On Sunday, my family and I decided to visit Paultons Park, which is just a 15-minute drive away from our home. It was our first time there as a family, and my almost three-year-old son's first visit to a theme park ever.

As well as a fun-filled day, it reinforced some buying psychology concepts I’ve read about lately, and I wanted to share.

The Story

When we bought our day tickets, I was surprised at the cost, but we figured we should do it now while our kids are under one meter and therefore get free entry to the park. My wife then discovered that if we ordered the tickets the night before, we could get a 25% discount on the on-the-day ticket price. Suddenly, it felt like a good deal.

Our visit to the park was a seamless experience. The process of parking, getting into the park, and getting to where we needed to be (big up Peppa Pig World) was easy. We spent the morning enjoying the rides, eating snacks, failing at the carnival-style games, and avoiding the rain showers.

Lunchtime came around, and we decided to treat ourselves to a burrito and nachos. The pricing per meal was reasonable, and the portion sizes were substantial. I had a pulled pork burrito with all the free fillings, and we shared some chips. They had some additional fillings available for £2.25 each, but my burrito looked big enough anyway, so I decided not to add them.

In the afternoon, we continued to enjoy the park without any issues, and on our way out, we saw customer services advertising their season passes. We were curious, so we decided to find out more.

On the wall, they had a big screen scrolling through the benefits of the three different annual passes, with clear pricing and line items. The cheapest package had restricted dates and no discounts on in-park purchases. The middle offering had more availability of dates and up to 20% off in-park purchases. The most expensive offering had unlimited availability of dates and up to 20% off in-park purchases. We could upgrade within three days and use our ticket prices as an offset against the annual pass too, meaning we could save £80 if we decided to upgrade.

After a couple of days of thinking, we decided to upgrade to the annual pass and chose the middle package. The upgrade to the higher package didn't make sense for us.

The Learnings

So, what can we learn from our trip to Paultons Park? Well, there's a lot of psychology involved in a purchasing decision, and Paultons Park did a lot of things right on the day and after to get more money out of us.

For someone to buy your product or service, they need to be in a position where three things align. Daniel Priestley details these in his book Scorecard Marketing as follows:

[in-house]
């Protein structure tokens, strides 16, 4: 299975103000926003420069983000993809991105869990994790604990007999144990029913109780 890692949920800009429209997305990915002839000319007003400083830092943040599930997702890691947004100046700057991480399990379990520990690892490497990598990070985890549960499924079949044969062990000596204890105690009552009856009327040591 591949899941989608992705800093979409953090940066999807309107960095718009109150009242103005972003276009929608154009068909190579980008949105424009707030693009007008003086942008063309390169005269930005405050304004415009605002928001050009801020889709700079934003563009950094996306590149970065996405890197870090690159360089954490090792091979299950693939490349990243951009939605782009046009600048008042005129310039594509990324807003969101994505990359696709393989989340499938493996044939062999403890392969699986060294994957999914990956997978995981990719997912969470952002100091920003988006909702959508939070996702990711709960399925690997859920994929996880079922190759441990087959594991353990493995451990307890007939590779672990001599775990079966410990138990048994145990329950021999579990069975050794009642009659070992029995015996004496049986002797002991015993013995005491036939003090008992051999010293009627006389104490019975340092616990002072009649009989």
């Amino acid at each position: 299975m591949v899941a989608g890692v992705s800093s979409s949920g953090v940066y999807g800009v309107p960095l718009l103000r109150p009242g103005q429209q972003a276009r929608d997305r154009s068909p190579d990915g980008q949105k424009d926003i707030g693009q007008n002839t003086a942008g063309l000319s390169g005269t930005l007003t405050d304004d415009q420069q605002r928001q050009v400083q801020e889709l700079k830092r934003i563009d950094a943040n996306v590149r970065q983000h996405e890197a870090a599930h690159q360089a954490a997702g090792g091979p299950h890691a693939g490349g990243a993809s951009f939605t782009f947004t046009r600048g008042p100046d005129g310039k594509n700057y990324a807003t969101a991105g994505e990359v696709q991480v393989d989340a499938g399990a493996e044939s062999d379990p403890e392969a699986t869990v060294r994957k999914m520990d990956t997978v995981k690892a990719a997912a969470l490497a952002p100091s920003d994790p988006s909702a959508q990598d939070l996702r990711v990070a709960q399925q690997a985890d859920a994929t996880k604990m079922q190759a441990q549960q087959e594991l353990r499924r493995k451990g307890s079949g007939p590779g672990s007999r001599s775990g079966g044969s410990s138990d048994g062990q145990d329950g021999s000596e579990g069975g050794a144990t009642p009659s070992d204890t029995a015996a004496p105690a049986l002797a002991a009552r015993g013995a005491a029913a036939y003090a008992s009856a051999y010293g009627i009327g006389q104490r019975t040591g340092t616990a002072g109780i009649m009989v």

Emotion: “They need to feel some form of emotional pay-off would be achieved by buying.”

Logic: “People need to understand the practical reasons why they should buy.” “Most logical arguments can be made using facts, statistics, diagrams, and data.”

Urgency: “A sense of urgency comes when we feel that there is a cost associated with inaction.”

At each buying stage in the story above, these three principles were at play, producing a buying decision - either a yes, or a no. But a decision nonetheless.

Let’s take a look:

Buying the initial day tickets

Logic - it’s just 15 minutes up the road, the boy is old enough to enjoy some of the smaller rides now, and we had no other plans for the day.

Emotion - I’d been to Paultons Park many times as a child, and so had my wife. It was always a good day out, and we wanted that for our children. We knew what to expect, and with the addition of Peppa Pig World, it made it even more appealing to our children.

Urgency - we needed to buy the tickets that night in order to get a decent discount. We couldn’t delay.

Result - A Purchase. Logic, emotion, and urgency tied together successfully.

Extra Toppings on my burrito

Logic - I know that this was heavily inflated pricing with little reward in terms of adding to the burrito.

Emotion - no real emotion about it. Take it or leave it. I’m not a Mexican food connoisseur, so leaving this off didn’t matter to me.

Urgency - take it or leave it was the decision. I knew I couldn’t come back later and ask for a pot of it.

Result - No purchase. Logic told me it wasn’t worth it.

Upgrading to the Annual Pass

Logic - I very quickly worked out that we’d only need to visit a handful more time in 12 months to make the annual pass financially worth it.

Emotion - we all walked out of the park saying how much fun we’d had, and how we hadn’t seen it all, and we’d like to return soon.

Urgency - we had 3 days to decide whether we wanted to upgrade. If we did, we saved £80 - if we didn’t it felt like we’d lose £80.

Result - Purchase! Emotion and Urgency took over, and the Logic just backed up the decision. We only need to visit a few more time in the next 12 months to make it worth it. We’ve already got a visit in the diary for my sons birthday in September!

Funnily enough, there was another really important purchase psychology factor included in this story. Did you spot it?

I wrote a blog on it a while ago - check it out here if you’re interested.